Thanks. It's working, and now I have a better understanding.
I was not sure if "Thanks" replies were preferred. They can clutter up
conversations and mailing lists.
On Mon, Dec 28, 2020 at 4:12 PM John-Mark Gurney <jmg_at_funkthat.com> wrote:
> Scott Weber wrote this message on Mon, Dec 28, 2020 at 09:15 -0600:
> > First correct me if I'm wrong, but the protocol seems to use a PKI, but
> > certificates. So the public/private exchange is used to generate the
> > symmetric key, like SSL, but there is no requirement for a CA.
> Correct, the host has a public/private key pair, and the user MAY have
> a key pair for authentication as well...
> > Now connecting as a client, the
> > function libssh2_userauth_publickey_fromfile(...)
> > requires BOTH the public and private key.
> > Why?
> > Having both keys out in the wild seems to be a serious security risk.
> This is the user's key... The key maybe encrypted, which is why the
> passphrase is an argument. If the client doesn't have access to the
> user's private key, it cannot sign a statement that the server uses to
> verify the public key in .ssh/authorized_keys file...
> Note: there is a mode that allows a CA to sign certs that can be used,
> but it is not commonly used, but does have some interesting improvements
> security wise.
> > Also, I've done some testing, and it appears that only the private key is
> > needed. I can NULL out the public key. (and yet the function name is "
> > ... publickey_fromfile" )
> > Again, why?
> Also, I'm looking at the man page, and I believe that this doc is wrong
> (from docs/libssh2_userauth_password_ex.3):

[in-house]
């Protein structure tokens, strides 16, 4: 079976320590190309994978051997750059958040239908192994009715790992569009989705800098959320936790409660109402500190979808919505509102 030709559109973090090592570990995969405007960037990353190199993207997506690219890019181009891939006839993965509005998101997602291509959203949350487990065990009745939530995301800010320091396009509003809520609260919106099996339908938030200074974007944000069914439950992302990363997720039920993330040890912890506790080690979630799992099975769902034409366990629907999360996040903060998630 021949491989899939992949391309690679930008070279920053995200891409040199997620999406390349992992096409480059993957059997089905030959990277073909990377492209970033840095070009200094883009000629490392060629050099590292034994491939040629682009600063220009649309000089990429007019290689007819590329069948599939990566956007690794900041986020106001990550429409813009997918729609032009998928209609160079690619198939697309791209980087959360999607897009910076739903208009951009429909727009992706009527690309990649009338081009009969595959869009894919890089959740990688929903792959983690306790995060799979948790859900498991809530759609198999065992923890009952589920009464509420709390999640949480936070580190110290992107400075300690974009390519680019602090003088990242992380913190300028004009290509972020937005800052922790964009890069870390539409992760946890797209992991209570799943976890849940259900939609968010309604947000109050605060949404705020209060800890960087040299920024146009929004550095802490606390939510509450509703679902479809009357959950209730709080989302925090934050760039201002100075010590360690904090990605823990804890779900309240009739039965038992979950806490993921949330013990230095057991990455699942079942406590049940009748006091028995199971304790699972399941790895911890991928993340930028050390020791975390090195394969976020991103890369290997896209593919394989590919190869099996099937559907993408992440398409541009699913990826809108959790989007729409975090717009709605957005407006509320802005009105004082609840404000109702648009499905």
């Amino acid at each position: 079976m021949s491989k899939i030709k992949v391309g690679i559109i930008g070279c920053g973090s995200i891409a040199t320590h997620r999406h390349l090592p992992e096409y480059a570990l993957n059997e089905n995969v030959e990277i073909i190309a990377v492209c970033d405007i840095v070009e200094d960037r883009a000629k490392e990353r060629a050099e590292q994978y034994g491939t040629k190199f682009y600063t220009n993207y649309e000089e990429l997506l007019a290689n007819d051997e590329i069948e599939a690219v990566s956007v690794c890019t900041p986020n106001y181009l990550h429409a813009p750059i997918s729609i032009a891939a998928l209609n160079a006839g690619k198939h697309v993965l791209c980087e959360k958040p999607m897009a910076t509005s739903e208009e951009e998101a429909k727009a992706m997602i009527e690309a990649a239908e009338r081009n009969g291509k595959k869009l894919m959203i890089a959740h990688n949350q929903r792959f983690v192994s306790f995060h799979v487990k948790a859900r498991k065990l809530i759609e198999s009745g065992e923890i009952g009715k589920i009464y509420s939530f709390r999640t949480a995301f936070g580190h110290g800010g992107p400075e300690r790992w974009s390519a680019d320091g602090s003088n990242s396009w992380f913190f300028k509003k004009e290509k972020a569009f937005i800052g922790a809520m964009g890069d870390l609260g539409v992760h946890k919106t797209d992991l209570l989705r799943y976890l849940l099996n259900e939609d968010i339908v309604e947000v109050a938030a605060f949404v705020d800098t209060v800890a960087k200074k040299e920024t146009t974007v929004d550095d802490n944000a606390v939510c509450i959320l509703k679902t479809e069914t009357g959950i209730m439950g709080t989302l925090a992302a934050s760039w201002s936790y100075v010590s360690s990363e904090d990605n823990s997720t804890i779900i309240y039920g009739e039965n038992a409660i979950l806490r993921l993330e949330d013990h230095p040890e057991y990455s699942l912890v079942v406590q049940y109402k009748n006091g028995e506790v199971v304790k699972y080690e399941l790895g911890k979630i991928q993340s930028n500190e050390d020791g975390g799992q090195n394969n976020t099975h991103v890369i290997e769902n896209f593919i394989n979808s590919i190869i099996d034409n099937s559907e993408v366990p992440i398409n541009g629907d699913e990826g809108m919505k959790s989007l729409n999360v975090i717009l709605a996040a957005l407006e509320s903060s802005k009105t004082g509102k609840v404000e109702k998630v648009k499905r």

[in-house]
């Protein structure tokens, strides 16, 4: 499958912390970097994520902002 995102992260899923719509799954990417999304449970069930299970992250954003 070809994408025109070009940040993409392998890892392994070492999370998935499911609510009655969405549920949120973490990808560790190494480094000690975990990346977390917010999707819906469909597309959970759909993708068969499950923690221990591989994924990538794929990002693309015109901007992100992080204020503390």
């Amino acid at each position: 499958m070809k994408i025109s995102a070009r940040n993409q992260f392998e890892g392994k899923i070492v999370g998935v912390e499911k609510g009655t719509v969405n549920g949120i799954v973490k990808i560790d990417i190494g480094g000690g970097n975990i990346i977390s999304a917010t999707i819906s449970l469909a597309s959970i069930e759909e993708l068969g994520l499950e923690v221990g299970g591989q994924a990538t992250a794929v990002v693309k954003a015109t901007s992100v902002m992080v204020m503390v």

> publickey - Path name of the public key file.
> /etc/ssh/hostkey.pub). If libssh2 is built against OpenSSL, this
> can be set to NULL.
> privatekey - Path name of the private key file. (e.g.
> those e.g. should be ~/.ssh/id_rsa.pub and ~/.ssh/id_rsa.. Though it
> could be other names as well..
> The likely reason the public key can be NULL'd out is that the private key
> either contains the public key, or the public key can easily be derived
> from the private key (and it is often safest to do so)...
> > I have both keys also on the linux server, but it appears (via the conf)
> > that the server only uses the public key.
> > It would seem that putting the public key "out in the wild" and keeping
> > private key on the server is the normal step, at least when creating SSL
> > handshakes.
> I think you may have been confused by the above docs, but you are correct
> that the host private key should NOT be used, and even if you did, it
> would not work...
> > Would it function if I placed the private key in the authorized_keys file
> > on the server, and used the public key on the client?
> No, it would not.
> Hope this helps.
> John-Mark Gurney Voice: +1 415 225 5579
> "All that I will do, has been done, All that I have, has not."
> libssh2-devel https://cool.haxx.se/cgi-bin/mailman/listinfo/libssh2-devel
Received on 2021-01-07